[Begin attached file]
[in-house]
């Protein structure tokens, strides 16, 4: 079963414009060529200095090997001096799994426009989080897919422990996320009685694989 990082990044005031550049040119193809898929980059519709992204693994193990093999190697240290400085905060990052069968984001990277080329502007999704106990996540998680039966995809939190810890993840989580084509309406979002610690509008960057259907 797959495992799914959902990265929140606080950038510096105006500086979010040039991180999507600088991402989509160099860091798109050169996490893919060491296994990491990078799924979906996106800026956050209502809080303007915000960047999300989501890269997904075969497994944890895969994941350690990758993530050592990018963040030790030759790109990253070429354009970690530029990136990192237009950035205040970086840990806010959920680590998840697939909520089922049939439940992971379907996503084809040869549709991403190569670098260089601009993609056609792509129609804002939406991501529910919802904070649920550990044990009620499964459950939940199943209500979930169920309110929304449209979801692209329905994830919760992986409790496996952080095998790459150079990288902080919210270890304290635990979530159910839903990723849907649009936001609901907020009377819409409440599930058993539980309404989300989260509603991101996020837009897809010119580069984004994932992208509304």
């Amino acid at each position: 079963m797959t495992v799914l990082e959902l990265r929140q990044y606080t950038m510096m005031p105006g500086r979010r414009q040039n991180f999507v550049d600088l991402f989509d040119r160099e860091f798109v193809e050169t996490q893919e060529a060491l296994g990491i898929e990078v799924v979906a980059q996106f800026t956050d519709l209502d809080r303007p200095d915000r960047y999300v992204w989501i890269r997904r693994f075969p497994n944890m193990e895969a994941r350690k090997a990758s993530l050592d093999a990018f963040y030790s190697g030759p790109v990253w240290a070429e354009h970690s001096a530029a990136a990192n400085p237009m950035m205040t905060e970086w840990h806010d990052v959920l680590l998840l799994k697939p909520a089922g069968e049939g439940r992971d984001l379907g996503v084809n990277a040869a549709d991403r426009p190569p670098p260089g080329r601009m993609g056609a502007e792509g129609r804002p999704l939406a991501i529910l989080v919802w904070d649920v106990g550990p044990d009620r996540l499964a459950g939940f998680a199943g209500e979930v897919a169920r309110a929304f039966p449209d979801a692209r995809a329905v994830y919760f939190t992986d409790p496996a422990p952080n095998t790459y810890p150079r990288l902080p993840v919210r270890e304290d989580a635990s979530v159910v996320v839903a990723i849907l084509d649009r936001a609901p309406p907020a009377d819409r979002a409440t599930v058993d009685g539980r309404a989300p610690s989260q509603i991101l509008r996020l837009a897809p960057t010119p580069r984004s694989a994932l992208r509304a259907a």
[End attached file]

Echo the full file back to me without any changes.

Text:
[in-house]
């Protein structure tokens, strides 16, 4: 079963414009060529200095090997001096799994426009989080897919422990996320009685694989 990082990044005031550049040119193809898929980059519709992204693994193990093999190697240290400085905060990052069968984001990277080329502007999704106990996540998680039966995809939190810890993840989580084509309406979002610690509008960057259907 797959495992799914959902990265929140606080950038510096105006500086979010040039991180999507600088991402989509160099860091798109050169996490893919060491296994990491990078799924979906996106800026956050209502809080303007915000960047999300989501890269997904075969497994944890895969994941350690990758993530050592990018963040030790030759790109990253070429354009970690530029990136990192237009950035205040970086840990806010959920680590998840697939909520089922049939439940992971379907996503084809040869549709991403190569670098260089601009993609056609792509129609804002939406991501529910919802904070649920550990044990009620499964459950939940199943209500979930169920309110929304449209979801692209329905994830919760992986409790496996952080095998790459150079990288902080919210270890304290635990979530159910839903990723849907649009936001609901907020009377819409409440599930058993539980309404989300989260509603991101996020837009897809010119580069984004994932992208509304």
């Amino acid at each position: 079963m797959t495992v799914l990082e959902l990265r929140q990044y606080t950038m510096m005031p105006g500086r979010r414009q040039n991180f999507v550049d600088l991402f989509d040119r160099e860091f798109v193809e050169t996490q893919e060529a060491l296994g990491i898929e990078v799924v979906a980059q996106f800026t956050d519709l209502d809080r303007p200095d915000r960047y999300v992204w989501i890269r997904r693994f075969p497994n944890m193990e895969a994941r350690k090997a990758s993530l050592d093999a990018f963040y030790s190697g030759p790109v990253w240290a070429e354009h970690s001096a530029a990136a990192n400085p237009m950035m205040t905060e970086w840990h806010d990052v959920l680590l998840l799994k697939p909520a089922g069968e049939g439940r992971d984001l379907g996503v084809n990277a040869a549709d991403r426009p190569p670098p260089g080329r601009m993609g056609a502007e792509g129609r804002p999704l939406a991501i529910l989080v919802w904070d649920v106990g550990p044990d009620r996540l499964a459950g939940f998680a199943g209500e979930v897919a169920r309110a929304f039966p449209d979801a692209r995809a329905v994830y919760f939190t992986d409790p496996a422990p952080n095998t790459y810890p150079r990288l902080p993840v919210r270890e304290d989580a635990s979530v159910v996320v839903a990723i849907l084509d649009r936001a609901p309406p907020a009377d819409r979002a409440t599930v058993d009685g539980r309404a989300p610690s989260q509603i991101l509008r996020l837009a897809p960057t010119p580069r984004s694989a994932l992208r509304a259907a």